I wrote a piece for the supplement that accompanied The Guardian’s Changing Media Summit last week:
What is an entrepreneur? “A person who organizes and operates a business or businesses, taking on greater than normal financial risks in order to do so”. The dictionary definition will do but it doesn’t come close to taking in the full range of meanings. If you’re British you could probably add a secondary definition: “unemployable”, “difficult”, maybe “shifty”. Entrepreneurs are, on the whole, thought to be possessed of a personality disorder so profound as to make them impossible to accommodate in any ordinary organisation. Less fortunate sufferers from this disorder are to be found lining the shop doorways of our great cities after dark. This attitude is not universal but it’s widespread enough for us to begin to form an understanding of Britain’s problem with entrepreneurial behaviour. We interpret the activities of entrepreneurs as, well, dysfunctional, antisocial.
We tolerate entrepreneurs but we don’t really trust them. This is ironic, of course, since we invented the idea. The merchants- and guildsmen-turned capitalists who made Britain’s industrial revolution (the first of its kind anywhere in the world, remember) were entrepreneurs of the purest, prototypical form, as were the upper class boot-boys who built fortunes on slave labour and cheap natural resources in the colonies. The speculative use of capital in difficult, long-range investments like textile mills and tobacco plantations gave us the template for modern entrepreneurialism. Pig-headed determination married to financial and engineering brilliance produced some of the world’s great firms and took root in the newly free United States of America to become that nation’s founding ideology.
Britain continues to produce outstanding speculators, inventors and investors but they’re outsiders. Britain’s great institutions are still, almost without exception, hostile to entrepreneurialism and to business in general: the civil service, schools and universities, parliament, the health service, the BBC. All keep a sort of queazy and reluctant eye on business but would really rather it didn’t come up at all. The BBC’s flagship morning news programme – Today – notoriously shoe-horns business and enterprise culture into a three minute slot on the half-hour while the political establishment carves up the rest of the show, including its top slot: the 8:10 interview. The big interview – political media’s Everest – is reserved exclusively for Government ministers, party leaders and pretenders to those posts (and is, incidentally, the only part of the show available as a podcast). Britain’s elite – fifty years after Michael Young’s The Rise of the Meritocracy, twenty five years after the triumph of the grocer’s daughter from Grantham and nearly ten years after Blair’s pro-business landslide – still pointedly ignores the contribution of enterprise to the ecology of a grown-up nation.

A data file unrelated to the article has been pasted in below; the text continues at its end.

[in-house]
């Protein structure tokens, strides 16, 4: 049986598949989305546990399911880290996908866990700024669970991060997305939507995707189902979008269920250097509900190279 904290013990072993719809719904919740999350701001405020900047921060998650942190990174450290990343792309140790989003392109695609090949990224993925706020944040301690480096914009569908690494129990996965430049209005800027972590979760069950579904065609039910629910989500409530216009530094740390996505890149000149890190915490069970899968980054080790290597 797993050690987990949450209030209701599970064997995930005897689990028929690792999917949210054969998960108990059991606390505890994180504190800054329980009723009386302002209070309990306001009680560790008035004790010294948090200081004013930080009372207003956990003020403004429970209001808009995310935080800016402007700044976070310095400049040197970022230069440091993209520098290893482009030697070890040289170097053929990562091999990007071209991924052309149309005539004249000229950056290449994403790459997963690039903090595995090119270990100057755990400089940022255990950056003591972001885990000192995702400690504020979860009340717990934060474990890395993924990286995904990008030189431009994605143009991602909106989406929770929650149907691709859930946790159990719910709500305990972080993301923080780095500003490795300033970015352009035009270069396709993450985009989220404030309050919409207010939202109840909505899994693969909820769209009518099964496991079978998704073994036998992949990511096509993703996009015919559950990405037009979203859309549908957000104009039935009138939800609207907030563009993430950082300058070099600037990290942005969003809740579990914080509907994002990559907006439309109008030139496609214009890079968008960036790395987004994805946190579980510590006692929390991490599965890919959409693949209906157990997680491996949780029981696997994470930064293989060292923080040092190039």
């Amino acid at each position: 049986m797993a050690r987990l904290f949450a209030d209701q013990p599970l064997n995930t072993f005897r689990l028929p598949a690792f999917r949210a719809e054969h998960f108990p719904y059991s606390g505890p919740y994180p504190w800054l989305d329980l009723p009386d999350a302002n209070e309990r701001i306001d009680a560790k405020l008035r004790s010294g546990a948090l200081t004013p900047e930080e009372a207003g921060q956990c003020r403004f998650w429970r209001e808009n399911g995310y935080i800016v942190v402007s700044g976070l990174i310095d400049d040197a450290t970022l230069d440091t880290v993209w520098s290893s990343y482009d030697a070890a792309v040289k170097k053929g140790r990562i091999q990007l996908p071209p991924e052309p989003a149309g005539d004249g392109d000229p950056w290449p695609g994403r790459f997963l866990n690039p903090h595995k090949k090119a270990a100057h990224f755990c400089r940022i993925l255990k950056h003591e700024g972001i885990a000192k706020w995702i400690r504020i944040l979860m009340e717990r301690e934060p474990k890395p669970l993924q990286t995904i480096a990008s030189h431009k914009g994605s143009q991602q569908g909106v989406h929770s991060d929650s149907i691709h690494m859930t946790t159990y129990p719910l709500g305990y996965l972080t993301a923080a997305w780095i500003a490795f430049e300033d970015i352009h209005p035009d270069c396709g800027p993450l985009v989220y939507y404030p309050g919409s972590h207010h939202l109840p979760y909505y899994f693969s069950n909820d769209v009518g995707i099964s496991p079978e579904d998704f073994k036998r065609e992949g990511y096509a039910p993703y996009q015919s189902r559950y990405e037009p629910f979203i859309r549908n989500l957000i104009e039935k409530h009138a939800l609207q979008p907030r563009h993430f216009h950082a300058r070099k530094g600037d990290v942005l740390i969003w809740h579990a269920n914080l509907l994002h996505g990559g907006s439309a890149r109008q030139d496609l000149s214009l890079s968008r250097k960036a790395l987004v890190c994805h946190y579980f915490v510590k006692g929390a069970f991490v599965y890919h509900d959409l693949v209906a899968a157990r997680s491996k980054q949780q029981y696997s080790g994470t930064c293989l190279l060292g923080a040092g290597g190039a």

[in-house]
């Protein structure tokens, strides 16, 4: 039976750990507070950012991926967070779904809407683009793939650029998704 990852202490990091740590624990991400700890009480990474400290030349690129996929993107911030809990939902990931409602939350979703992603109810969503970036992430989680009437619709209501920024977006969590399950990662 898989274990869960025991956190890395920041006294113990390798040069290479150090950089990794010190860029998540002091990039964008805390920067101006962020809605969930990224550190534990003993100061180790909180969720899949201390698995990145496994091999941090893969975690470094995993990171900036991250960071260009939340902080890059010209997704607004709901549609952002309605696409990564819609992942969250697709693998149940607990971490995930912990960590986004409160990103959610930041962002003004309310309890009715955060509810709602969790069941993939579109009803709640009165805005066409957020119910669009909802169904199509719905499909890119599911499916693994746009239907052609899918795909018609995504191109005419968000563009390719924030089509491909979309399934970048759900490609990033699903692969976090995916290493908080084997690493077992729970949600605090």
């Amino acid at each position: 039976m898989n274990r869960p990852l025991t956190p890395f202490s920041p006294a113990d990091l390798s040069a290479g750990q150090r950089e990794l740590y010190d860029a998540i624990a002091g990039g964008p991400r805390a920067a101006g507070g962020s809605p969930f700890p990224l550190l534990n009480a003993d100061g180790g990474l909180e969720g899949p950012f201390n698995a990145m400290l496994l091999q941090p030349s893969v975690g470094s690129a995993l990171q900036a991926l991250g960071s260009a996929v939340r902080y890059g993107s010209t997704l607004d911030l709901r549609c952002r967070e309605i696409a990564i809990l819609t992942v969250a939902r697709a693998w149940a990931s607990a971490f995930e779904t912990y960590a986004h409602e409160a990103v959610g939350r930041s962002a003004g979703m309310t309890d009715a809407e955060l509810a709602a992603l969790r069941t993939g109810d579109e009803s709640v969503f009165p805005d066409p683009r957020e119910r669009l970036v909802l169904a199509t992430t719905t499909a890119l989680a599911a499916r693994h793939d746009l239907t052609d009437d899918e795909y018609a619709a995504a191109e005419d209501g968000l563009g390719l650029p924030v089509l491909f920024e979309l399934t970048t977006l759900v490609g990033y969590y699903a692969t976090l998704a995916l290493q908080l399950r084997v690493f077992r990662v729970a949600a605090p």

In the late nineties there was a brief but influential flowering of pro-business thinking in Britain. Coinciding with the arrival on these shores of the (whisper it) dot.com boom, a generation of journalists, politicians and wonks unschooled in – or just impatient with – the class war and bitter zero-sum industrial conflict that had characterised post-war Britain until then, set out a new narrative. They were influenced explicitly by the self-confident, playful, apparently post-ideological capitalists of the US West coast. California, in one influential Think Tank publication, was even presented as a model for the modernisation of the UK economy.
With the ensuing crash, though, came not just disillusion but a renewed cynicism and an apparently justified rejection of modish pro-enterprise thinking. Since the NASDAQ’s catastrophic tech-driven collapse in 2001 no one has dared suggest that a period of consistent, engaged, long-term investment in tech businesses would grow the British economy, press down on inflation (and interest rates) and prepare the country for the epic competitive challenge from the East. The hangover of the crash, long forgotten elsewhere, still holds back British enterprise. The explosion of young, inventive and forward thinking businesses that are building what we’re encouraged to call Web 2.0 on the other side of the pond just hasn’t happened here. My experience tell me that there’s no shortage of candidates for investment, no shortage of ideas. What’s missing is the commitment of investors and institutions to this vital, creative layer of the economy.